Also, this happened without any administrative interaction. It was working one day (people were happily playing our MMO) and then, all of a sudden, the drive was "full" .

    Any tips or ideas would be greatly appreciated. Keep in mind, I only have SSH access to this system--no GUI.

    Thanks in advance,
    Kyle Farris

  2. #2
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    Google search / suggestion => Link

  3. #3
    Linux Enthusiast meton_magis's Avatar
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    do a search for the fuser application. This is helpful for finding out if a file is in use before you delete it (or script it or whatever.) It wont help you once you run into this problem, but for future reference.
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    lsof util may be useful in that situation too

  5. #5
    Just Joined! KyleFarris's Avatar
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    Nothing is easy... ever...

    Sorry that I haven't gotten back to you all sooner. Man... it just can't ever be easy can it? I'v actually been trying to get lsof to work since last night sometime (right after HROAdmin26) suggested that link. In fact, I actually had found the same article (or one similar at least) a while before I posted this but kind of put it off because I was getting a "lsof:command not found" message.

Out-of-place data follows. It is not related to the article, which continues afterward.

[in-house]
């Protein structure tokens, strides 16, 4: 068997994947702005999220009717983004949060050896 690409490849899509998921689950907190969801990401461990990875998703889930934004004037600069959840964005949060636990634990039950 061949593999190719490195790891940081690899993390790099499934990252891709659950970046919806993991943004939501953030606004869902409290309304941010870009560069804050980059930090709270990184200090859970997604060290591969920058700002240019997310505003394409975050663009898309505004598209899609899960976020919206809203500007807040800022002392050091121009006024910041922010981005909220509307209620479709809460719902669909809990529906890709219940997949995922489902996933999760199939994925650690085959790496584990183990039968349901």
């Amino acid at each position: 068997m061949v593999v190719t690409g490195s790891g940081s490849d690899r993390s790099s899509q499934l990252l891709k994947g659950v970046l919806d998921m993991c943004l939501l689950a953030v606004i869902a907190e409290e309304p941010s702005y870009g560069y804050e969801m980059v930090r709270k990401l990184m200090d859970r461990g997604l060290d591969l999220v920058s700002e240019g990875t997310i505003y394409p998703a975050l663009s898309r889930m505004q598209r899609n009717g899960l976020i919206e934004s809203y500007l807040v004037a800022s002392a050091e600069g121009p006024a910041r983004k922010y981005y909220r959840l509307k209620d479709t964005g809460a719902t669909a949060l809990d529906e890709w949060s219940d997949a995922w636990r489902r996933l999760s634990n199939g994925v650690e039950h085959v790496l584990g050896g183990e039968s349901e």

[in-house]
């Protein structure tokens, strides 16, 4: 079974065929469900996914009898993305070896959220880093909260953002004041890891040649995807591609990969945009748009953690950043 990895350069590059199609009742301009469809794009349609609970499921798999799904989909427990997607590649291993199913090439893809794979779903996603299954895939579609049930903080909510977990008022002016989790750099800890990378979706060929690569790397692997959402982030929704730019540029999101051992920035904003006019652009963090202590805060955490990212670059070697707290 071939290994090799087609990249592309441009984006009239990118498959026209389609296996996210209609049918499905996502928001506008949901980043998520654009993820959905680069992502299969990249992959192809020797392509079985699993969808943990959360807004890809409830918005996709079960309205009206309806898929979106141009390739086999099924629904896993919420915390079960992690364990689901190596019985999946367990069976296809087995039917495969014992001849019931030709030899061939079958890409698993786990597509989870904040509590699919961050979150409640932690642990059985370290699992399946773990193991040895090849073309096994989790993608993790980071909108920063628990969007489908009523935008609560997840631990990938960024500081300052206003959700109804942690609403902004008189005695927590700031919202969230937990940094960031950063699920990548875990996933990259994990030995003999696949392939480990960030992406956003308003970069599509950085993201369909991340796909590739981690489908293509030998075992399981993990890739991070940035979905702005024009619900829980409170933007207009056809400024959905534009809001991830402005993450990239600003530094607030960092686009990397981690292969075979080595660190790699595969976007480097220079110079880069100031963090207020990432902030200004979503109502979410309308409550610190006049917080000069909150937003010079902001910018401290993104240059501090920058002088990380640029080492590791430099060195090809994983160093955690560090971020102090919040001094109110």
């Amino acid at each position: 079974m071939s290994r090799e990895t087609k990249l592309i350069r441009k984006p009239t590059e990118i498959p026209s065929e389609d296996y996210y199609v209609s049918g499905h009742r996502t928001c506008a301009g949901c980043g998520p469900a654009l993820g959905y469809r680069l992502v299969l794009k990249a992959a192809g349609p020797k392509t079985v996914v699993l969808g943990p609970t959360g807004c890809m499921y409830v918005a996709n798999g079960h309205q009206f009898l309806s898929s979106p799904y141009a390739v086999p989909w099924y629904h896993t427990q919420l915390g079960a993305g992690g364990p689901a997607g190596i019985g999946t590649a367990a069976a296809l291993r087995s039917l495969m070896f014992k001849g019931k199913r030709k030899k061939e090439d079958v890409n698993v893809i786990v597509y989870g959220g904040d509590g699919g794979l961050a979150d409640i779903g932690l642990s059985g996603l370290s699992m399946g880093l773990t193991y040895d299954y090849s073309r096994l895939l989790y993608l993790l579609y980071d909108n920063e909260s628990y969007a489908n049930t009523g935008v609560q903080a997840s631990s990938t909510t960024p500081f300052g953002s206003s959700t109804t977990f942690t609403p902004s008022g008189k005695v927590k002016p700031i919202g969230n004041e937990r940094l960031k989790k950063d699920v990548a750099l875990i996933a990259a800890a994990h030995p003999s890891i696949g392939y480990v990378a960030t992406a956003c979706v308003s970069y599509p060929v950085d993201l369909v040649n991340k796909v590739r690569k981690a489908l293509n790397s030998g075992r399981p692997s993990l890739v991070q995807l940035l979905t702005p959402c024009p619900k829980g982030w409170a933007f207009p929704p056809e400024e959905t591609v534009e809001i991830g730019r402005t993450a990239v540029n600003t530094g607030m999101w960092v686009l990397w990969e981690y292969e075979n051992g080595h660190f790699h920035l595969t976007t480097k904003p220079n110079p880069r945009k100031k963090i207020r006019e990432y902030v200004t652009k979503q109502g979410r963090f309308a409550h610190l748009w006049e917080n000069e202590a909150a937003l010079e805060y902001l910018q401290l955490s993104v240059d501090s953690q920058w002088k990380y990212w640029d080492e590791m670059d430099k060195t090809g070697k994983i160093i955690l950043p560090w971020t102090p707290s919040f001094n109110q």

So, now, not only can I not find out where the space is being used up in the file system, I can't use the program to find the phantom used up space. Hopeless, haha...

    So, here's the issue... I can't run lsof for some reason. It's installed. In fact, here's the output of yum list installed|grep lsof:

    Code:
    lsof.i386                      4.74-7                 installed
    However, if I try to run lsof, I get:

    Code:
    bash: lsof: command not found
    I tried yum remove lsof and then I reinstalled it, yum install lsof. Still didn't work.

    So, I guess I'm temporarily changing the subject, but I need to in order to get the original problem fixed. Any ideas as to why lsof won't work?

    Thanks for the great responses so far. I really do appreciate it!

    -Kyle

  6. #6